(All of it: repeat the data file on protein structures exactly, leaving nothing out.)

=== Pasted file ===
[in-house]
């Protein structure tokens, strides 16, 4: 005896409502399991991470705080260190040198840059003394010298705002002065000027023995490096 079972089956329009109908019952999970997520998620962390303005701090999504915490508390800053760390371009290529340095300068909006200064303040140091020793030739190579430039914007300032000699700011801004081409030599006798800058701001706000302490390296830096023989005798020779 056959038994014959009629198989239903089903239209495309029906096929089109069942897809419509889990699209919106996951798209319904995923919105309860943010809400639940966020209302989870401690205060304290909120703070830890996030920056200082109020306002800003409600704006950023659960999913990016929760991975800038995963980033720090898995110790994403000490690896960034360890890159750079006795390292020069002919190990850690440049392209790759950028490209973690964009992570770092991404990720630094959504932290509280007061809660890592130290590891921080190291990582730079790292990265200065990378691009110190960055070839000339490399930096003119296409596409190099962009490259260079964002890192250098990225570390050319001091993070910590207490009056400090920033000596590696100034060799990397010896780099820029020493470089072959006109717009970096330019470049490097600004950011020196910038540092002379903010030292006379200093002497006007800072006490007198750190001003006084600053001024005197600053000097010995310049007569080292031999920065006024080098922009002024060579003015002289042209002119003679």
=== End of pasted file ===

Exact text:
[in-house]
């Protein structure tokens, strides 16, 4: 005896409502399991991470705080260190040198840059003394010298705002002065000027023995490096 079972089956329009109908019952999970997520998620962390303005701090999504915490508390800053760390371009290529340095300068909006200064303040140091020793030739190579430039914007300032000699700011801004081409030599006798800058701001706000302490390296830096023989005798020779 056959038994014959009629198989239903089903239209495309029906096929089109069942897809419509889990699209919106996951798209319904995923919105309860943010809400639940966020209302989870401690205060304290909120703070830890996030920056200082109020306002800003409600704006950023659960999913990016929760991975800038995963980033720090898995110790994403000490690896960034360890890159750079006795390292020069002919190990850690440049392209790759950028490209973690964009992570770092991404990720630094959504932290509280007061809660890592130290590891921080190291990582730079790292990265200065990378691009110190960055070839000339490399930096003119296409596409190099962009490259260079964002890192250098990225570390050319001091993070910590207490009056400090920033000596590696100034060799990397010896780099820029020493470089072959006109717009970096330019470049490097600004950011020196910038540092002379903010030292006379200093002497006007800072006490007198750190001003006084600053001024005197600053000097010995310049007569080292031999920065006024080098922009002024060579003015002289042209002119003679």